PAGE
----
Combining all these techniques, including the membrane with asymmetrical pores, optimised pleating and upstream and downstream distribution layers, elevates the typical performance of non-sterilising grade filters. With a membrane pore size of 0.2µm in LifeASSURE PNA020 Filter Series, these technologies combine to achieve LRV greater than 7 with B. diminuta (ATCC 19146) when challenged at a concentration of 107 CFU/cm2 or greater.
The LifeASSURE PNA045 Filter Series membrane, which has pore size of 0.45µm, has been shown to provide an LRV in excess of 8 for S. marcescens (ATCC 14756) when challenged at a concentration of 106 CFU/cm2 or greater. This performance provides access to effective bioburden and particulate filtration at a competitive price, allowing performance targets to be met while also reducing cost of ownership by requiring a reduced number of smaller-sized, lower-cost filters.
Table 1 presents flow rate and pressure drop characteristics for the LifeASSURE PNA020 Filter Series, and shows that targets for high flow rate and low pressure drop can be met using relatively few filters. In addition, since the same materials are used as in the sterilising-grade filters, these bioburden reduction filters can be introduced quickly and easily into almost any process. Regulatory support information is also provided with these types of filters, to help customers to validate new processes.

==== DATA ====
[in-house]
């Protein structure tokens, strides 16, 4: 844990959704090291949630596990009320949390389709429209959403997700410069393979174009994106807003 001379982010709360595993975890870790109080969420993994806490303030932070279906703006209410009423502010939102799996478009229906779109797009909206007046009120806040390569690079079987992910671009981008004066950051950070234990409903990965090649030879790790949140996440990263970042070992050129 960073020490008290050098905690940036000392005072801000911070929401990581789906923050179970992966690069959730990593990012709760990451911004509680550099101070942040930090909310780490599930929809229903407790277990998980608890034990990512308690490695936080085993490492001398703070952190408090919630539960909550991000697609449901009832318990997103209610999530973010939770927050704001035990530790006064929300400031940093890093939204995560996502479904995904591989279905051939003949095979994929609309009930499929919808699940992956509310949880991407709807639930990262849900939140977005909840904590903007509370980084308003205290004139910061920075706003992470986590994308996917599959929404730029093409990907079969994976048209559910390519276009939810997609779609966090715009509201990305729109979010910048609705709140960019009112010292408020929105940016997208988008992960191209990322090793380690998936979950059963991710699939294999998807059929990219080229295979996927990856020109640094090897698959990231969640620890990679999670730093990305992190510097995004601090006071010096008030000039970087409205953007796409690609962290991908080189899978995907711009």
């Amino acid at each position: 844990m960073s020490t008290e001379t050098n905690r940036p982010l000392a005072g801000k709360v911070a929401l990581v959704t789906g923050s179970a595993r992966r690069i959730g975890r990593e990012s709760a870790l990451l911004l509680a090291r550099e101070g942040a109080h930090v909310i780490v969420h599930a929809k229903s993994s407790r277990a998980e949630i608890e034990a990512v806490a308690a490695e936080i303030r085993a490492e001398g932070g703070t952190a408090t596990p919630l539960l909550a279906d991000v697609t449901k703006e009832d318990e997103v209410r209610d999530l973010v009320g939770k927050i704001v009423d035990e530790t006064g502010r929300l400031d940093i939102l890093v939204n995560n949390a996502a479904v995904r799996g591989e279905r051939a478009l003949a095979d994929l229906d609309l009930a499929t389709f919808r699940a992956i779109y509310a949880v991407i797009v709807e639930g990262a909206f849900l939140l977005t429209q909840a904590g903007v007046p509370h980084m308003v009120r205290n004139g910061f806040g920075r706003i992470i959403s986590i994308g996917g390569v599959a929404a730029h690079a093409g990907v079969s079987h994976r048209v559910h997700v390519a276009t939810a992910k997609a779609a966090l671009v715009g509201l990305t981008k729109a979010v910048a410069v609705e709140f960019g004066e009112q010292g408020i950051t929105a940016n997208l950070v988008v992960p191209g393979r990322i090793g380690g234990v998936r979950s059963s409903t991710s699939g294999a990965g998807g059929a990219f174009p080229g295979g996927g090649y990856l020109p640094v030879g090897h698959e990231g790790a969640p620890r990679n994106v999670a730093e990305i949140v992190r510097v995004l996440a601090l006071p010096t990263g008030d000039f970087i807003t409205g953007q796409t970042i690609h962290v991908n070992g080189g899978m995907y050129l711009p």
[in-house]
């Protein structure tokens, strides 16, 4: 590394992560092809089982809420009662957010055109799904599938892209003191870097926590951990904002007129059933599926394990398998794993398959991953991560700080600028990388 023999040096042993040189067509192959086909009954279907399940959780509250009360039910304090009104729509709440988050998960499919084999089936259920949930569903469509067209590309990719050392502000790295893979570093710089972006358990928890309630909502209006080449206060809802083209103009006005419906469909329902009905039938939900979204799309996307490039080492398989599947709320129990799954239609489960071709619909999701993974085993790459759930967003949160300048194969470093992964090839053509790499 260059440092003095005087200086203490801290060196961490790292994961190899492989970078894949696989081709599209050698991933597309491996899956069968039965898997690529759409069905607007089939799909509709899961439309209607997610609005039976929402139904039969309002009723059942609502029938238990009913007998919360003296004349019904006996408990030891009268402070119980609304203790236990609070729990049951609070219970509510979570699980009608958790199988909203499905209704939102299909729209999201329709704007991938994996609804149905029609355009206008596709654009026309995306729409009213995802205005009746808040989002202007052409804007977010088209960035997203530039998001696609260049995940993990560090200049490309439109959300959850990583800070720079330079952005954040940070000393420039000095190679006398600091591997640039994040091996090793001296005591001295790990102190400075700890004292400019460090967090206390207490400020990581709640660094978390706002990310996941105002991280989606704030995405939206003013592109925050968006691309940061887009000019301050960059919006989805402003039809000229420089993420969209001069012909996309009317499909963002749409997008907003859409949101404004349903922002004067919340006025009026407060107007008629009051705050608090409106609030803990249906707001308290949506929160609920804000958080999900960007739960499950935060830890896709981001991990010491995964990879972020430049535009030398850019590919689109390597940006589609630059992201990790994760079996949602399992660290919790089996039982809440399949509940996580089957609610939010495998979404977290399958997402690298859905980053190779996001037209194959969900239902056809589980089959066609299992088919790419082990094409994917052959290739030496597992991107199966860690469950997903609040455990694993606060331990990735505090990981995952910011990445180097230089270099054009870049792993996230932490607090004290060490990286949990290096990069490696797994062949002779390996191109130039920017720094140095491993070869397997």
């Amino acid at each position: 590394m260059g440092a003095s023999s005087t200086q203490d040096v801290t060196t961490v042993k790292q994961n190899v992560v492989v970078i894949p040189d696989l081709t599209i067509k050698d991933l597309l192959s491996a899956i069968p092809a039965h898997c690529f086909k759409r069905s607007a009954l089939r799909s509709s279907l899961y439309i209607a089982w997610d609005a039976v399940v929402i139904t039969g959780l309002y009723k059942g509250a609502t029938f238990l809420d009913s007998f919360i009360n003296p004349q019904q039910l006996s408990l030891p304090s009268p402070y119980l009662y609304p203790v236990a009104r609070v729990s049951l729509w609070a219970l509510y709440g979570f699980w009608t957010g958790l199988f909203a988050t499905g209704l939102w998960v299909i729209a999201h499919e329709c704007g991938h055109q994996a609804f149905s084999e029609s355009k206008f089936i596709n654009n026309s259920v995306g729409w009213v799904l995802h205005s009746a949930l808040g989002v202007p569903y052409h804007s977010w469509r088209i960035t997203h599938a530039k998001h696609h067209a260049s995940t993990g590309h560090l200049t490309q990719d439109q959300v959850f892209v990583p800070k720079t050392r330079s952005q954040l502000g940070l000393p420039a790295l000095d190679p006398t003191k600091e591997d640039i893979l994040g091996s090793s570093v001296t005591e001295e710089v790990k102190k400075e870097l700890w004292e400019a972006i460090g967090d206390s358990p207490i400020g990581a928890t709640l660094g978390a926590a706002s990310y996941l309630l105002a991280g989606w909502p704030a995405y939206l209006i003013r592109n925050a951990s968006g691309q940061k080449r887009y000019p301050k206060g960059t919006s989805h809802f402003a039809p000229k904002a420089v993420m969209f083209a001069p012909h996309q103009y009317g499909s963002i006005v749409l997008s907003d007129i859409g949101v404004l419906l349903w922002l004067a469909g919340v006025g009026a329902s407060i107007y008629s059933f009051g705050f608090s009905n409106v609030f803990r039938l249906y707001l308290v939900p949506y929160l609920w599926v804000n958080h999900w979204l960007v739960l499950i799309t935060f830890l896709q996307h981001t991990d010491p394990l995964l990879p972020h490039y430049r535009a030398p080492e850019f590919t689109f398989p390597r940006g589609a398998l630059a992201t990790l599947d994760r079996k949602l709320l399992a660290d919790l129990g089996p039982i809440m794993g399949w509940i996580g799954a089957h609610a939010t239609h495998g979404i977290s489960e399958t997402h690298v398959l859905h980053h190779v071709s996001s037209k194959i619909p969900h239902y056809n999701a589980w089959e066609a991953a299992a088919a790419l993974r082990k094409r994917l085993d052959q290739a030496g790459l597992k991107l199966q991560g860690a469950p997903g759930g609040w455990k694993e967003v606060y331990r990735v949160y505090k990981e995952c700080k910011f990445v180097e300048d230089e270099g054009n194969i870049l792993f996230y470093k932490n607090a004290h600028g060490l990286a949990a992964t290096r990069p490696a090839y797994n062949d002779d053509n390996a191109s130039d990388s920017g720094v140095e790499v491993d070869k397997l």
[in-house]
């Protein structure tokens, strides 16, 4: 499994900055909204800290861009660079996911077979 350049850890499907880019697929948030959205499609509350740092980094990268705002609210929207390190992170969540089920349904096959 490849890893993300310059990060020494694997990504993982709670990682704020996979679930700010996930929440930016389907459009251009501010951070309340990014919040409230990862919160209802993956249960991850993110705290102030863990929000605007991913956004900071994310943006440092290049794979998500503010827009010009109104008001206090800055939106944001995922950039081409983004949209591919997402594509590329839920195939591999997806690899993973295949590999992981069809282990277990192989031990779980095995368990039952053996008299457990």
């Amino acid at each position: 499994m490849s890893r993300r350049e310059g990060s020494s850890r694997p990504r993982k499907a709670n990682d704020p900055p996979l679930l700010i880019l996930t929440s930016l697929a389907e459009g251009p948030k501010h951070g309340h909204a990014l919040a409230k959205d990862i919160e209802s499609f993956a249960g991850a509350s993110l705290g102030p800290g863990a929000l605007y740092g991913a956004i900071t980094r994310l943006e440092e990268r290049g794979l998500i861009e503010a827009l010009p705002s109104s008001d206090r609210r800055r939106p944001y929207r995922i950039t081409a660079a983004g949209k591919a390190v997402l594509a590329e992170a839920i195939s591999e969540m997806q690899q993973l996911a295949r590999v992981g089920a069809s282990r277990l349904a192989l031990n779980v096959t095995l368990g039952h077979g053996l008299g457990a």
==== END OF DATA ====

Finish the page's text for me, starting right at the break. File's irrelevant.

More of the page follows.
|Table 1. Flow characteristics for non sterilising-grade filters with a 0.20µm PES membrane|
|Filter||Typical water flow rate||Initial Clean Pressure |
Drop (water) for a 30-inch filter flowing at 76 l/min
|Number of 30-inch filters needed to provide a 170 l/min flow with a clean pressure drop of 69 mbar|
|3M LifeASSURE PNA020 Series||17 l/min per 100 mbar||152 mbar||5|
In conclusion, when used as pre-filters, non-sterilising PES filters incorporating advanced design features can provide effective protection against contamination for valuable downstream equipment, thereby helping to reduce process ownership costs. Designers can also specify smaller, lower-cost sterilising grade filters to be used in series with the pre-filter.
The combination of a low initial pressure drop and high maximum pressure drop capability also allows longer replacement intervals when used for pre-filtering or bioburden control, thereby saving maintenance costs and downtime. Compatibility with a wide variety of fluids, the use of construction techniques normally associated with sterilising grade filters, and the availability of regulatory support information simplify use in a variety of applications and market sectors throughout the pharmaceutical industry.
3M, LifeASSURE, Betafine and Betapure are trademarks of 3M Company.